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Campaign gifts strengthen the heart of the university -- the faculty

Malte Jung

Malte Jung, assistant professor in information science. See larger image

Malte Jung, assistant professor in information science at Cornell and the Nancy H. '62 and Philip M. '62 Young Sesquicentennial Faculty Fellow, studies the intersection of technology and emotion, a pairing his students – and most people – don't yet understand.

He recently asked students in his Human-Robot Interaction course to build a tower out of spaghetti, tape, string and a marshmallow, and then asked them how a robot might help with the task.

"They all gave technical answers," he says. "No one thought about how a robot on the team might alleviate conflict or make sure everyone's ideas are heard."

While a large group of scholars worldwide study interactions between people and robots, Jung is alone in researching how robots affect human dynamics within groups. He aims to give his students an awareness of the impact of technology on teamwork.

Cornell Computing and Information Science (CIS), Jung says, provides just the right collaboration-driven place for him to be doing this singular research. "This range of technology and social dynamics is an incredibly perfect fit here at Cornell."

Jung is helping this new department grow quickly, keeping up with and leading peer information science programs. His hire, made possible by a gift from Philip and Nancy Young '62, came at a key moment, says Jon Kleinberg, the Tisch University Professor of Computer Science and chair of Cornell's Department of Information Science.

Andrew Davis

Andrew Davis, the Suk Cha MBA '84 Sesquicentennial Faculty Fellow, works in the developing field of behavioral operations management. He brought a major conference to Johnson in 2015 and, at age 34, was named one of Poets and Quants' Best 40 Under 40 Business School Professors 2015. See larger image

"It was important for us to hire some of the strongest junior people on the market," Kleinberg says. "It's helped us become one of the leaders in this area."

Gifts for faculty support shape the university's future while continuing academic excellence, says Provost Michael Kotlikoff.

"Support for faculty positions enhances the ability of departments to retain and support our outstanding faculty and also bring to Cornell new, distinguished scholars who will influence future generations of students," he says.

Campaign gifts totaling $655 million toward overall faculty support have positioned the heart of the university – its faculty – to lead the world in research and discovery and to bring these discoveries directly to Cornell students.

Throughout the course of the campaign, 90 endowed professorships were established, as well as 31 endowed nonprofessorship positions, including coaches, librarians and the new Dr. Peter J. Thaler '56 Cornell University Archivist position held by Evan Earle '02, M.S. '14. In addition to these endowed positions, donors supported 76 named Sesquicentennial Faculty Fellowships, including the one that brought Jung to CIS.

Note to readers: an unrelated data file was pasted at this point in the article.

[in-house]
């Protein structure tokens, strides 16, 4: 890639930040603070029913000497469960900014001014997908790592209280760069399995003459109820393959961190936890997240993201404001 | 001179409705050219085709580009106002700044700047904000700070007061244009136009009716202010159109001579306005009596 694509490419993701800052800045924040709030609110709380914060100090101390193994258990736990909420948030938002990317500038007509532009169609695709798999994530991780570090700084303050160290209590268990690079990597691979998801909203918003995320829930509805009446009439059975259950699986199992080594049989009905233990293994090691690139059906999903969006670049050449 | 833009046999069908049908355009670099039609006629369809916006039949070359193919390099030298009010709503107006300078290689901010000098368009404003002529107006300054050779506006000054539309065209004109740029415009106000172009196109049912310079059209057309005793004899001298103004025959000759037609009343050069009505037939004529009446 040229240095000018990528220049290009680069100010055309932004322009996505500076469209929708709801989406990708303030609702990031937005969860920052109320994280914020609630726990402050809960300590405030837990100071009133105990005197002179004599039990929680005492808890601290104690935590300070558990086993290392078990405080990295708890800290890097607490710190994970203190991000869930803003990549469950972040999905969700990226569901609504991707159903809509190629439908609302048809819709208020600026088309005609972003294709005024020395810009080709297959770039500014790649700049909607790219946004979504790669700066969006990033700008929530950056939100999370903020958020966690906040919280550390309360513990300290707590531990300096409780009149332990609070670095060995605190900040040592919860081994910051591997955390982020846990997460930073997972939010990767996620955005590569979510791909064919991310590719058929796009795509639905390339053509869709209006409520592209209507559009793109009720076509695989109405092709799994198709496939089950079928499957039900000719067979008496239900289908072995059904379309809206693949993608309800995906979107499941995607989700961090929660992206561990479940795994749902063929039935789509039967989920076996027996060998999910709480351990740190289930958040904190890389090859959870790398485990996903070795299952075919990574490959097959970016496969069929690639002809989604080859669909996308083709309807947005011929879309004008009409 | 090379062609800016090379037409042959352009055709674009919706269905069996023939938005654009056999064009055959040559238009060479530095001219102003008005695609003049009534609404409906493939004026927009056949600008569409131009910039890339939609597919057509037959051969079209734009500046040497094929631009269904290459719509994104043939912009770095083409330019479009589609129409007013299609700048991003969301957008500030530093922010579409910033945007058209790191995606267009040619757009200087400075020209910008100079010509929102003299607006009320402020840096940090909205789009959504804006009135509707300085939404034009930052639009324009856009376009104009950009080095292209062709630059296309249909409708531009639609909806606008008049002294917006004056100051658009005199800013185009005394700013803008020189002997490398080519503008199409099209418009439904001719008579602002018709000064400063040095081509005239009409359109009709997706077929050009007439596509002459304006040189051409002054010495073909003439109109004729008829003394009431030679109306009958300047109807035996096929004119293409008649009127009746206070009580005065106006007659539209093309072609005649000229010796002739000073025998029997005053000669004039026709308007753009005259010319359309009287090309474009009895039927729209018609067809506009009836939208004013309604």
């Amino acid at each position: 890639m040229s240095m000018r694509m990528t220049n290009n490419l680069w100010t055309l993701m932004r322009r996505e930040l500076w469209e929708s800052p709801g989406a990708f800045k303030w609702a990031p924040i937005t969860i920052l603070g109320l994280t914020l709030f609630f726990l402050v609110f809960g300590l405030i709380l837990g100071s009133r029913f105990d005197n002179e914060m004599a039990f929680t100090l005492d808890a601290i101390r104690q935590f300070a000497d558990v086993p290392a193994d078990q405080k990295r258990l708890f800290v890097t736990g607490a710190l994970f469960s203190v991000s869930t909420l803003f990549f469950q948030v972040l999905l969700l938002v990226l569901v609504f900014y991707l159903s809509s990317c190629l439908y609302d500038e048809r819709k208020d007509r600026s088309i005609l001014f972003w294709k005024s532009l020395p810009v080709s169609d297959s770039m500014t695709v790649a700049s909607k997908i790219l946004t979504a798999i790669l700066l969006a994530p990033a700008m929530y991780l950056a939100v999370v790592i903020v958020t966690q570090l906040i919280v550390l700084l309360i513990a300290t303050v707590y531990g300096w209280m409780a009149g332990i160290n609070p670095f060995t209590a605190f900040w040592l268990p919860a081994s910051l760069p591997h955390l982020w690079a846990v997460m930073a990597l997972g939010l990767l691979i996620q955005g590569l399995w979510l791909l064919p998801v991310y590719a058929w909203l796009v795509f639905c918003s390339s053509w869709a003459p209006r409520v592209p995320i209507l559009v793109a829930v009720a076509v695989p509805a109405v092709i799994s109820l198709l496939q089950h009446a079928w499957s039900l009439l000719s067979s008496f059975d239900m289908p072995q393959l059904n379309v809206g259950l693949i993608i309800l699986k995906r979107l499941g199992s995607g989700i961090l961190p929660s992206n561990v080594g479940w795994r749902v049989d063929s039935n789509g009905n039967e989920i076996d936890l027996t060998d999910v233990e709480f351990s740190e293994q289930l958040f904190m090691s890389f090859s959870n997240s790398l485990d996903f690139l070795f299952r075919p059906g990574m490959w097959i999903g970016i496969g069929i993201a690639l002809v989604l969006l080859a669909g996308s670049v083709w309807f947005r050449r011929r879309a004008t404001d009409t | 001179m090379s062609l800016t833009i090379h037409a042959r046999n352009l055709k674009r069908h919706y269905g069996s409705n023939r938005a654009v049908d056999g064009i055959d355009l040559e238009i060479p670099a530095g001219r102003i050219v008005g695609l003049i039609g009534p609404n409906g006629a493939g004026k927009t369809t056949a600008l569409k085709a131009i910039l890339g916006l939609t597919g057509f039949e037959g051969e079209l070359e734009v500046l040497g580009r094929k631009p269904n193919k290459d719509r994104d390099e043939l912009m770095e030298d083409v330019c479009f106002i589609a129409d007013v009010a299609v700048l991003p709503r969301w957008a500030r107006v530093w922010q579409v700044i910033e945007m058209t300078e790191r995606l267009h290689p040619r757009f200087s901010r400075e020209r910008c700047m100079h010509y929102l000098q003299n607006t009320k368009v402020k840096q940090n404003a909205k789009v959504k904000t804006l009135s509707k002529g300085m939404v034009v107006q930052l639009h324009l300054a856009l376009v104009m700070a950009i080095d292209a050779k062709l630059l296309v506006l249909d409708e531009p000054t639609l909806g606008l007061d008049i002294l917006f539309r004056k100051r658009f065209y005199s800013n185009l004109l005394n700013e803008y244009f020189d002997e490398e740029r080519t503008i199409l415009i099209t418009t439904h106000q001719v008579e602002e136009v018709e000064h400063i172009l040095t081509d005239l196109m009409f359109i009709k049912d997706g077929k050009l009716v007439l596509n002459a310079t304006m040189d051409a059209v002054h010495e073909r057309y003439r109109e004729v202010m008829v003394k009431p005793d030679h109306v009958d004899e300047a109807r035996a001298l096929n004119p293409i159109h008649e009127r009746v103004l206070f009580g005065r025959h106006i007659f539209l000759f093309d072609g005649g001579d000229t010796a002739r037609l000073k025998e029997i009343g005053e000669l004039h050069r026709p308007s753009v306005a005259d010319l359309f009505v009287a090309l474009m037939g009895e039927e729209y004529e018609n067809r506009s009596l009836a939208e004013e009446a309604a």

Roseanna Zia

Roseanna Zia, assistant professor of chemical and biomolecular engineering. See larger image

Roseanna Zia, assistant professor of chemical and biomolecular engineering and a James C. and Rebecca Q. Morgan Sesquicentennial Faculty Fellow, says that the faculty fellowship brought her to this renowned department in 2013 ("I couldn't have picked a better place to get started in my career," she says) and also paved the way for additional awards to further her research and teaching – including a National Science Foundation CAREER award and an Office of Naval Research Young Investigator Award, both in 2014.

"These enabled me to grow my group to a size I would not have had until after tenure," she says. "More students means I can ask and answer all the questions I want to. They are the lifeblood of my research."

Zia and her research group, now comprising eight graduate students, four undergraduates and one postdoctoral researcher, explore the properties of complex fluids (which are found in foods, pharmaceuticals and the human body; blood is a complex fluid), not only to enable the design of smart materials and model microscopic environments such as the interior of cells, but also to look for answers to fundamental questions about the structure of matter.

"We have a strong tradition in the area of complex fluids," she says of the newly named Robert Frederick Smith School of Chemical and Biomolecular Engineering at Cornell. "We have a strong future, as well."

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